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Water Fall: A Cinematic Installation

May 9—June 14, 2019
10am-5pm Mon-Sat
presented by Contact Photography Festival
and John B. Aird Gallery
with Charles Street Video
Charles Street Video


Production Studio

Co-presented by
John B. Aird Gallery

Annette Mangaard


Annette Mangaard’s Water Fall: A Cinematic Installation spotlights water as both an environmental and conceptual issue. The Toronto-based documentary filmmaker/artist transforms natural phenomena such as glacial rivers, icebergs, and ocean floors into large-scale installations that immerse the viewer in her water worlds. Using footage sourced from a glacier in Patagonia, a melting iceberg off the coast of Newfoundland, and tidal pools off Canada’s east and west coasts, Mangaard disrupts nature-film conventions to reflect on environmental stewardship from an affective standpoint. The result is a space where viewers might reflect on climate change and the emotional states it provokes at a time when water—its presence and its lack—is ever more visible and charged within ecological and conceptual environments.

Throughout this exhibition, the water cycle is model and metaphor for exploring interconnection and affect. The works draw our attention to the dynamics of water, its unifying force: water is cyclical, all-encompassing, and takes many forms, from the vast oceans down to our fluid bodies. Mangaard’s deep affinity for the environment ensues from her lived experiences, a sense of constantly shifting and overlapping like the surfaces of water. She is drawn to instability, temporality, and ephemerality, and maintaining balance to stay afloat.

Take Me to the River (2015) moves from the mouth of a glacier, through the frozen Canadian Arctic, to a dry riverbed in the Australian desert, to a leisurely float on calm waters in a flow that appears continuous: sensations of dripping, pouring, and cascading water evoke notions of beauty and desire to be immersed in the natural world. But darker elements—drowning, overconsumption, abuse of this natural resource—run deep.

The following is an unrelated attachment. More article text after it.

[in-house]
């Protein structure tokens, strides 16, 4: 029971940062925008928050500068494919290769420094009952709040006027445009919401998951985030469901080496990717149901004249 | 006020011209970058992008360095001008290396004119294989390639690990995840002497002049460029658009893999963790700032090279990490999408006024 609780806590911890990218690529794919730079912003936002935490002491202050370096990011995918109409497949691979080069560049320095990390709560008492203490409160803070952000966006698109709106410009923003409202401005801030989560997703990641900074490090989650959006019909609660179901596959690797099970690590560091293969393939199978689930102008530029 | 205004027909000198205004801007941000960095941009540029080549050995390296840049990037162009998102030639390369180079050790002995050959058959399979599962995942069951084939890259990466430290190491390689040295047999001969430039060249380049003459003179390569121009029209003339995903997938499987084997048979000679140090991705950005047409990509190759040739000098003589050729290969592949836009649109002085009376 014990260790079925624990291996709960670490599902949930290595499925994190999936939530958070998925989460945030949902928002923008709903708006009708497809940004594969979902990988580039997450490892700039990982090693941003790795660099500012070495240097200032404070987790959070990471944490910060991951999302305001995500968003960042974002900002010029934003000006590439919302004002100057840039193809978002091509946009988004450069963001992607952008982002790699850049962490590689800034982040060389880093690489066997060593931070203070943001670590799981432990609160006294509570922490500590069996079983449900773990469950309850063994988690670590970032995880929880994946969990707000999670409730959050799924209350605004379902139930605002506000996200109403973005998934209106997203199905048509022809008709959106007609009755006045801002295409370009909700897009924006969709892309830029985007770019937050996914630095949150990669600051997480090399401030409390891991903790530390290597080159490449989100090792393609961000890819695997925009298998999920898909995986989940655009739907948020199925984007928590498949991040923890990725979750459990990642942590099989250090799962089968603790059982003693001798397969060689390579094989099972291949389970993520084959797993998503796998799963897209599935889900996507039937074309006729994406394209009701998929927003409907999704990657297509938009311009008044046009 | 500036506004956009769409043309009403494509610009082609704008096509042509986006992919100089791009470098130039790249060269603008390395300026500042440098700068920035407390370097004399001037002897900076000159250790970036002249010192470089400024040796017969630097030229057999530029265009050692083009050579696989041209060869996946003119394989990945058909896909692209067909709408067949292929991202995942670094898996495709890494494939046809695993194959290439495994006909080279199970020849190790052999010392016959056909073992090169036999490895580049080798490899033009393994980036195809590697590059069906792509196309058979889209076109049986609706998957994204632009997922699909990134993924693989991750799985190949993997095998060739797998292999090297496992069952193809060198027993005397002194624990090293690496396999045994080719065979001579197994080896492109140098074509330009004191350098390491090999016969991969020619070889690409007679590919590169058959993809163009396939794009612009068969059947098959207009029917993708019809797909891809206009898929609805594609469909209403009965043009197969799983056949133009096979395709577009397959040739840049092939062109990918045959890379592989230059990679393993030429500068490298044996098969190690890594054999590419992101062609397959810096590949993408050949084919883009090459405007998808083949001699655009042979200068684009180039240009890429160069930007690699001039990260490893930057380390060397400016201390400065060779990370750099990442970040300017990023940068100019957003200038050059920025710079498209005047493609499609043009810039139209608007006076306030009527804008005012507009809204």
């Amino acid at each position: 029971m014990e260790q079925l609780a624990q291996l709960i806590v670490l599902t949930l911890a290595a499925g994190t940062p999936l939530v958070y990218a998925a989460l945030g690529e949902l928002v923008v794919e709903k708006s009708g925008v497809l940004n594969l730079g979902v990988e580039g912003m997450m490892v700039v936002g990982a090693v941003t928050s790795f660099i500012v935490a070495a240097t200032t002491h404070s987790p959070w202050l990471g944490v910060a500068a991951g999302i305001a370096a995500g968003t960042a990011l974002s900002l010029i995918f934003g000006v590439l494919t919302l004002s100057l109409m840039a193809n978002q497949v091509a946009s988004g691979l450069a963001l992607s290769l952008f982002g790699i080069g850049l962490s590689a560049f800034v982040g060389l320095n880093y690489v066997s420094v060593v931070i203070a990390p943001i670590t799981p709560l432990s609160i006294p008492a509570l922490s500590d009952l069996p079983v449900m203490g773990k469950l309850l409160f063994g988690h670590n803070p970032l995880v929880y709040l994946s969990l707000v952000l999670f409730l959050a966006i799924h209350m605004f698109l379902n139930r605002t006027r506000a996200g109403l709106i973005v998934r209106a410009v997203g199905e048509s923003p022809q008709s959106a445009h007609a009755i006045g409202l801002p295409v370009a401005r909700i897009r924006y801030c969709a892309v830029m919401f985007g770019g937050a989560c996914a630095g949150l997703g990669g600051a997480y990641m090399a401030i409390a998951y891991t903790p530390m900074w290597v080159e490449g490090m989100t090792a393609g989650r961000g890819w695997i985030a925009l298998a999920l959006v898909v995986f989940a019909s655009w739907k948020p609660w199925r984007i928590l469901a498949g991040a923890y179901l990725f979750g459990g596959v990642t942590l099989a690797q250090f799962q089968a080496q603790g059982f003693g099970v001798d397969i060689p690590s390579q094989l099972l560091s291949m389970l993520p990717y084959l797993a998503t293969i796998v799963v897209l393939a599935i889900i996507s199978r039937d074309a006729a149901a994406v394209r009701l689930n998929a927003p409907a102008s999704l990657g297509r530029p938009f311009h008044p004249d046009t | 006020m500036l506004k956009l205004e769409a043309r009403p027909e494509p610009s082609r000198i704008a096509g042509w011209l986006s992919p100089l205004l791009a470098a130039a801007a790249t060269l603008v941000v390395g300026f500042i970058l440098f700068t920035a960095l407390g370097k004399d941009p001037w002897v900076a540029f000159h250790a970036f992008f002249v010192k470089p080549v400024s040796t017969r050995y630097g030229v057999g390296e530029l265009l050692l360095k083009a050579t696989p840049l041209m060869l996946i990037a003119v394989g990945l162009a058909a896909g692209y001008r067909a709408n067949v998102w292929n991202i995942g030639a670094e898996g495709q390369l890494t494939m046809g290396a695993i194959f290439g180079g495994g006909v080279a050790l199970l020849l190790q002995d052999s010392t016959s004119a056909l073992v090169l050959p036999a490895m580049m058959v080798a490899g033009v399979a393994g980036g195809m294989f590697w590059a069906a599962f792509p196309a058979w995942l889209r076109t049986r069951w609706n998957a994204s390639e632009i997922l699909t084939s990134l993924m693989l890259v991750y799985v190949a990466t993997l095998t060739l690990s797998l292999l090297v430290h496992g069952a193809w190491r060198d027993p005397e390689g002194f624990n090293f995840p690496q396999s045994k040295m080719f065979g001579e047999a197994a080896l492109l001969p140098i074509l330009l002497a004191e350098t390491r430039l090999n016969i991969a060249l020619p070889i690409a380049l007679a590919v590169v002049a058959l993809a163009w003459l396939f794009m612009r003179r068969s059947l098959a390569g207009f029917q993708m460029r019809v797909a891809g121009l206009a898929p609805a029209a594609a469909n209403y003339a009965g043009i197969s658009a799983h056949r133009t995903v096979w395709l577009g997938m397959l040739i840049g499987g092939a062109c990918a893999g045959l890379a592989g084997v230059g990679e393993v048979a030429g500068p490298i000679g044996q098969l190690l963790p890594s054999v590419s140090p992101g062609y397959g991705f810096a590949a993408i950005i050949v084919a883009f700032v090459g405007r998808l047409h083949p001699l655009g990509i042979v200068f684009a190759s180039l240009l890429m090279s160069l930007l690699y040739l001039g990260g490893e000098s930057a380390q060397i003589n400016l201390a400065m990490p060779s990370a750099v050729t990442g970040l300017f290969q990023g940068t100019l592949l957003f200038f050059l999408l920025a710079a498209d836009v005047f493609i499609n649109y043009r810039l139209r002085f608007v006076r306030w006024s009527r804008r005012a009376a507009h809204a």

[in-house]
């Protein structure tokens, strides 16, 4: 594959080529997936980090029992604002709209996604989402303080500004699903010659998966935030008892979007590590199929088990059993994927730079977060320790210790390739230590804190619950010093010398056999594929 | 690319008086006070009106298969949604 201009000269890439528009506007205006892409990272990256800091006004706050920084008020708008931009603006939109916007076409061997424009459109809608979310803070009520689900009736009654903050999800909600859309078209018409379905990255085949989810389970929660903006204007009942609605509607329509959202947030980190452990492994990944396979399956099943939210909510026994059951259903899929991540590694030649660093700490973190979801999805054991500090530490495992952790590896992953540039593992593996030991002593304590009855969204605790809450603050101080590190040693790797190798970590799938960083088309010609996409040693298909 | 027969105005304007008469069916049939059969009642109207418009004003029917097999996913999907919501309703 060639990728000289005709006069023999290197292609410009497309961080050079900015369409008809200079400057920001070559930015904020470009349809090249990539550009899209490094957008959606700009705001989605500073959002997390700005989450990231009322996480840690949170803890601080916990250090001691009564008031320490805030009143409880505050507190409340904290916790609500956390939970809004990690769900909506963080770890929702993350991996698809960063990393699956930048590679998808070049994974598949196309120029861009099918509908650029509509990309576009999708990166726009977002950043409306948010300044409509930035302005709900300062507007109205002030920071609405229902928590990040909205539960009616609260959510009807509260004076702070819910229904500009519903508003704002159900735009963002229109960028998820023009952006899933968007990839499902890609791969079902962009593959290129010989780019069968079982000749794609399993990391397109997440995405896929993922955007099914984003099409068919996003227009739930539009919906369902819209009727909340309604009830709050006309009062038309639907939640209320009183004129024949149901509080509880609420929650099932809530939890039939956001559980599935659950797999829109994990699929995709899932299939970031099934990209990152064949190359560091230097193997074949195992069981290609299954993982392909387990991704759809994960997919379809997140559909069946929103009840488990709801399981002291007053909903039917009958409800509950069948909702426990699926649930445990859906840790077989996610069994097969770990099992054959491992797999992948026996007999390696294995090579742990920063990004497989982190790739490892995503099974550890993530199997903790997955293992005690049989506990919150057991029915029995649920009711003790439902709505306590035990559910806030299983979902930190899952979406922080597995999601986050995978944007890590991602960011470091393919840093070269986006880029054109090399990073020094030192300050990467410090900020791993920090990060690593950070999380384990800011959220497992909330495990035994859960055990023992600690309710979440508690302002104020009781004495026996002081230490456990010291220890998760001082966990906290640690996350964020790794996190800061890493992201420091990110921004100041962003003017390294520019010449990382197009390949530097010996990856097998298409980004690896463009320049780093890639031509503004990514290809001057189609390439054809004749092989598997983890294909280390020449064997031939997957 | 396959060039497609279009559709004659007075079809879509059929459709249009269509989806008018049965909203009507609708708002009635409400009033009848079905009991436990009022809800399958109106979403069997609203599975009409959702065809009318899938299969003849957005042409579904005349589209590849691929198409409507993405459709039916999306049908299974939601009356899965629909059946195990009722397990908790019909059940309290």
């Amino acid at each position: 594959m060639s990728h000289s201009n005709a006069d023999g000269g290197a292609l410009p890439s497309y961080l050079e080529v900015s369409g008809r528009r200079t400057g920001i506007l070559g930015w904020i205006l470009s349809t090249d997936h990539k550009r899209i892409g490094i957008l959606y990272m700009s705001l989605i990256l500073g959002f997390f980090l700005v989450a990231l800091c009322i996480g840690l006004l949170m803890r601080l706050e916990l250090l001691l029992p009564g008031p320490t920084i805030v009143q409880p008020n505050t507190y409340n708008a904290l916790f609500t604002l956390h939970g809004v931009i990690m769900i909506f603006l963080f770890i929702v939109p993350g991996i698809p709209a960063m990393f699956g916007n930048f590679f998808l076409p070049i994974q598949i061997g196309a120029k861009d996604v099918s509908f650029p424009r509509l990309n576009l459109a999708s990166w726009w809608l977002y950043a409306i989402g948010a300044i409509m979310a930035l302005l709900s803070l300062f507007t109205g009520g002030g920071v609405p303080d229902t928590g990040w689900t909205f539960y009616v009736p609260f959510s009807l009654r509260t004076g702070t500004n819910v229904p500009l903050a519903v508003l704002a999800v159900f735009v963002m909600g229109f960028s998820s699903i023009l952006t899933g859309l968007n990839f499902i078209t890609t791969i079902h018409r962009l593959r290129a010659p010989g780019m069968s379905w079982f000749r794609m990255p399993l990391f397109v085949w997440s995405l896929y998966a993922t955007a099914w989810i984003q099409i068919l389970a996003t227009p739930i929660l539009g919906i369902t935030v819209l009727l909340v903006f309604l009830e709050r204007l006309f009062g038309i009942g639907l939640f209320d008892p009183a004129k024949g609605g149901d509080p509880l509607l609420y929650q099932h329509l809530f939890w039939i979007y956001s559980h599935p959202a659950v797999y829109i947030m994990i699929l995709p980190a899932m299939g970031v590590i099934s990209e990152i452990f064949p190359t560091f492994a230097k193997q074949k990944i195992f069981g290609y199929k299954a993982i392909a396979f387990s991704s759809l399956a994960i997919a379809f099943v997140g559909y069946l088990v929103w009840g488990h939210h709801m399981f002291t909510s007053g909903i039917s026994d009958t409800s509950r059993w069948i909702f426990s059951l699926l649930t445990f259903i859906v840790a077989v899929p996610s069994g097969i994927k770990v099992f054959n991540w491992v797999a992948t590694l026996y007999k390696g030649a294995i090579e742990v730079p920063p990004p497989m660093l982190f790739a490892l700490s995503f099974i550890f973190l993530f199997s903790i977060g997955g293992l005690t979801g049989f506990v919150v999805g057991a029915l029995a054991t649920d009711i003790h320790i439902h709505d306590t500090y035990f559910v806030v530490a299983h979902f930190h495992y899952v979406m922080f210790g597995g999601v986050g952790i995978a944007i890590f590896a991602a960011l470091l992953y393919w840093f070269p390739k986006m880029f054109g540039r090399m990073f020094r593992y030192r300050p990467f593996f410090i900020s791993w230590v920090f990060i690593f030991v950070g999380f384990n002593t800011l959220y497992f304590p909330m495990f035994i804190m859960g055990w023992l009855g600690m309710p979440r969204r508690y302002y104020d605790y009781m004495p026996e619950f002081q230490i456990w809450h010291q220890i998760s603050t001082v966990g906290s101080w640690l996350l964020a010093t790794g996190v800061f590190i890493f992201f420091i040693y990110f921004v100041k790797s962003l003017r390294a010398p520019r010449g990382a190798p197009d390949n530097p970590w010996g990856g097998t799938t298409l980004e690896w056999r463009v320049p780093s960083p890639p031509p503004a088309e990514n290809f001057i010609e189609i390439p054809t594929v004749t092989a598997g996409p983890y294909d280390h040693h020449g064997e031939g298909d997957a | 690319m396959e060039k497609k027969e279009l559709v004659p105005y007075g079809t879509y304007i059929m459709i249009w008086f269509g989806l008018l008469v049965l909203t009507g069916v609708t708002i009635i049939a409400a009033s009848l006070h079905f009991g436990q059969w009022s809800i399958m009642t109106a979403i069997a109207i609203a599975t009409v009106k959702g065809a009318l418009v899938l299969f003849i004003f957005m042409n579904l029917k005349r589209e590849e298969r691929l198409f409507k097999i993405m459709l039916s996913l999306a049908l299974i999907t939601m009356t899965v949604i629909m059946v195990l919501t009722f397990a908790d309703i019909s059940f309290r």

In MeltDown (2017), Mangaard employs footage of a drifting iceberg filmed over a two-week period, a type of fieldwork that involves being present, immersed in natural environments for hours or days at a time. The looping footage is projected onto and reflected from suspended acrylic discs, a kinetic installation that mirrors the lunar cycle that governs tides. The unending flow of water from the top of the glacier elicits the false promise of longevity, but the durational imagery of the iceberg registers the transitoriness of the frozen artifact: its melting, its liquidity, and its loss.

Re-situating the hidden imagery of underwater worlds, Wet Dreams (2017) permits the viewer the sensation of being underwater. Millions of microscopic phytoplankton moving beneath the surface of a tidal pool expose a mysterious scene of instability and shifting possibilities that imparts a weightless, dreamlike quality, blurring the boundaries of reality.

Mangaard’s expanded cinema moves beyond the flat screen to encompass a range of spatial and phenomenological interactions on multiple screens and surfaces. Her cataloguing system is personal and eclectic, developed over many years of practice, and her editing techniques perform a deliberate deceleration of the original chaotic force of water, opening up and permitting access to an underwater world. In the transition from screen to space, both virtual and material, new forms of cinematics and experimentalism, systems of memory and knowledge transfer, and new affective relationships emerge

Curated by Carla Garnet